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In theThe Blackstone Key'ssequel, spy Mary Finch gets her dress dirty once again, uncovering a plot of a Naval mutiny of explosive proportions.
Carol married young - to philandering Phil - and became a mother young - to highly-strung Jaz. Carol put up with Phil's infidelities: suffer in silence and keep the family together was her mantra. Not so Jaz. The moment she discovers her own husband Ian's errant ways - with a woman he barely knew - she throws him out of the house, changes the locks and bans him from seeing their toddler son Matty. In so many ways independent and strong, where her daughter is concerned Carol is a coward. When Jaz finds out that her mother has enlisted the support of Ian's father David to try to get her back together with Ian, Jaz is beyond furious and disappears with Matty. With a deft lightness of touch - and a dash of unexpected romance - Kate Long takes us into the heart of this mixed-up but utterly recognisable family who fight for what they believe in, even if it puts the closest members on opposing sides.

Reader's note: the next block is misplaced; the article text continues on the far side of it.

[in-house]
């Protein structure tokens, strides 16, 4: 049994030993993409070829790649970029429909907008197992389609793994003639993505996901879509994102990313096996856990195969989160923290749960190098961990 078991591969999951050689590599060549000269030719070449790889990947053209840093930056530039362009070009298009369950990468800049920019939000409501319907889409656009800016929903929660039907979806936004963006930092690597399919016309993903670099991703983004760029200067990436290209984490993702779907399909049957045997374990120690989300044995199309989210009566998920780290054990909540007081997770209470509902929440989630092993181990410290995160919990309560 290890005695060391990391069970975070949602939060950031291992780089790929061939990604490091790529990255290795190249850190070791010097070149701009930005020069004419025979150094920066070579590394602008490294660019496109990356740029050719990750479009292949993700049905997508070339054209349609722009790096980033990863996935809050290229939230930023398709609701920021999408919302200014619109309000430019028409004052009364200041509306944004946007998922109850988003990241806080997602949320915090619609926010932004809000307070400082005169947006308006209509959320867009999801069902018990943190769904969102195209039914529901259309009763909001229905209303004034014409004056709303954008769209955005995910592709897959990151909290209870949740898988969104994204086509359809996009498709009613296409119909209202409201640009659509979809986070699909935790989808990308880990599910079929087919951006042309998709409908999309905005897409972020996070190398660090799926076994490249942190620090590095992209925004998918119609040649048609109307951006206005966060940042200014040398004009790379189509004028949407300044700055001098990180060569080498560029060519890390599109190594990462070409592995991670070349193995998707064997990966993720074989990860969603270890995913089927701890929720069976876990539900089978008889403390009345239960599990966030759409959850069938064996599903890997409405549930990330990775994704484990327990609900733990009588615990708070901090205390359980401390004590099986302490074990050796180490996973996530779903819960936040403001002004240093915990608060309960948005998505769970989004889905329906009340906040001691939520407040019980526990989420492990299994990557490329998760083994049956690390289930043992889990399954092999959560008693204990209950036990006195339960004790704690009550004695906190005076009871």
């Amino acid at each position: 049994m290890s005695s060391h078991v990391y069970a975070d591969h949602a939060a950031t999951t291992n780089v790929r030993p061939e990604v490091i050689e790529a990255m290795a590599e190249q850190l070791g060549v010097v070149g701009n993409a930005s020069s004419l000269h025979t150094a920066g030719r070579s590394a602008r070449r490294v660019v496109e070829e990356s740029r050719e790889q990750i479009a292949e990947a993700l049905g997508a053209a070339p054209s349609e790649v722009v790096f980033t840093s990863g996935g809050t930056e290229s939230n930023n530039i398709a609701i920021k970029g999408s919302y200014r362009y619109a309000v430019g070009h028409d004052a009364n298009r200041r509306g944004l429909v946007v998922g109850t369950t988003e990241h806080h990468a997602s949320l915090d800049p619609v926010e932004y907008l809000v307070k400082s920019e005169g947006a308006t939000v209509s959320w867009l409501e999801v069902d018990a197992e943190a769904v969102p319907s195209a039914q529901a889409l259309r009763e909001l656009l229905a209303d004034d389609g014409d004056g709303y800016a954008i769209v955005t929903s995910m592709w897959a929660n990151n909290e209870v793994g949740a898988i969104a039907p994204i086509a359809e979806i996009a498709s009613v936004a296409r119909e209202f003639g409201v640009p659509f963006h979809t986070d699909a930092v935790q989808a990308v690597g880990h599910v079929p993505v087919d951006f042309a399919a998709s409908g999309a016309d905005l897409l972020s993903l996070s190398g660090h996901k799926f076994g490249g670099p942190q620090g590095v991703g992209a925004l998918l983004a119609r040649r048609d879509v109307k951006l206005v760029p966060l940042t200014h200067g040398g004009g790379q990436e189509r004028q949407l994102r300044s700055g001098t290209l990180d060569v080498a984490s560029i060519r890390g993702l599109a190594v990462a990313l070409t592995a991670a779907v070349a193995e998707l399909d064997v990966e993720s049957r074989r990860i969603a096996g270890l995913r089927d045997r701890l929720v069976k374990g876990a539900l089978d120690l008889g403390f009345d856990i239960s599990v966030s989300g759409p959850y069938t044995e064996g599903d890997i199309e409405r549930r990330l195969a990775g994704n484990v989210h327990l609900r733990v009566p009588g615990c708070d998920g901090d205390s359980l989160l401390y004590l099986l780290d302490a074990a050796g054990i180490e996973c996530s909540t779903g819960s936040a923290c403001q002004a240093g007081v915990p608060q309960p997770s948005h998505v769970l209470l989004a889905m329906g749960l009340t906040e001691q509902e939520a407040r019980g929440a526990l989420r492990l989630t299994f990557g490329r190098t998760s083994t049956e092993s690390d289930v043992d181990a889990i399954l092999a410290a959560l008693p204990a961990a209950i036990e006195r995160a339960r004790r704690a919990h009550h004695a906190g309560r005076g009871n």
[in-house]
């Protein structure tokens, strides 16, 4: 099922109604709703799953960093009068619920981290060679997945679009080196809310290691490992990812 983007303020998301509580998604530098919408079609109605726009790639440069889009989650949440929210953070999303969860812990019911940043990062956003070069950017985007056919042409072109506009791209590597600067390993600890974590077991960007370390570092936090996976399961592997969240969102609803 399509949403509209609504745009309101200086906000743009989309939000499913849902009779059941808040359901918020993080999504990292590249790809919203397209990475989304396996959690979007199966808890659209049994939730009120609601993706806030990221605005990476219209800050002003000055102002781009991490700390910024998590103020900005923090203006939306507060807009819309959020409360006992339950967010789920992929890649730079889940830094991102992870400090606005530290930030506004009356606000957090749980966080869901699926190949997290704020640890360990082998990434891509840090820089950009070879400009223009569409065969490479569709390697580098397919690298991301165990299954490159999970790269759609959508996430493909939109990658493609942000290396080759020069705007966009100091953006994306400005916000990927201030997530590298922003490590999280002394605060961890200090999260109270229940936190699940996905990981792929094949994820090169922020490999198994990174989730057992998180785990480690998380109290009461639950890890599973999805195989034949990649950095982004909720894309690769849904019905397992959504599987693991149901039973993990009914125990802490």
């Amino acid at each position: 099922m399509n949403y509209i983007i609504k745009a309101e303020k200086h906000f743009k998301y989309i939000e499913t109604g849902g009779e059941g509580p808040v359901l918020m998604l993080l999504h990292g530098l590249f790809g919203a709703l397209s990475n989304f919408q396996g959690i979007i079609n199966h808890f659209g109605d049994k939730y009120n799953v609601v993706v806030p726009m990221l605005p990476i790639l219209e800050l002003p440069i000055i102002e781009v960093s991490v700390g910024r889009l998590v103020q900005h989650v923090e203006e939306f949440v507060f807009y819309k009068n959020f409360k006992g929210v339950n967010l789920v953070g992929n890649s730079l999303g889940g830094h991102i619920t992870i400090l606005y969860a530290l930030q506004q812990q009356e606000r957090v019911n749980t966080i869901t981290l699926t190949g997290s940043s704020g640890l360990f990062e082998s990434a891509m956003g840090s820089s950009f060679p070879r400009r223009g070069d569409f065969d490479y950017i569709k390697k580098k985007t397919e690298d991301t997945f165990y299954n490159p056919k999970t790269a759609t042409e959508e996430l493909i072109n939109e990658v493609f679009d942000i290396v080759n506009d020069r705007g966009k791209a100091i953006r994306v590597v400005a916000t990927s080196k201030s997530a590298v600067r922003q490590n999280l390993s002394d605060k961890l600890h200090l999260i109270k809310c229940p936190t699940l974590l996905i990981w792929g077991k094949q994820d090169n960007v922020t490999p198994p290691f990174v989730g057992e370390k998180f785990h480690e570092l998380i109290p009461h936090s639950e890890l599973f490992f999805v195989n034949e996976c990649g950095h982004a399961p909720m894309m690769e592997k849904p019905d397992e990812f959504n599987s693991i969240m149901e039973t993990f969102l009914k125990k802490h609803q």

President Carter has been a student of the biblical Holy Land all his life. For the last three decades, as president of the United States and as founder of The Carter Center, he has studied the complex and interrelated issues of the region's conflicts and has been actively involved in reconciling them. He knows the leaders of all factions in the region who will need to play key roles, and he sees encouraging signs among them. Carter describes the history of previous peace efforts and why they fell short. He argues persuasively that the road to a peace agreement is now open and that it has broad international and regional support. Most of all, since there will be no progress without courageous and sustained U. S. leadership, he says the time for progress is now. President Barack Obama is committed to a personal effort to exert that leadership, starting early in his administration. This is President Carter's call for action, and he lays out a practical and achievable path to peace.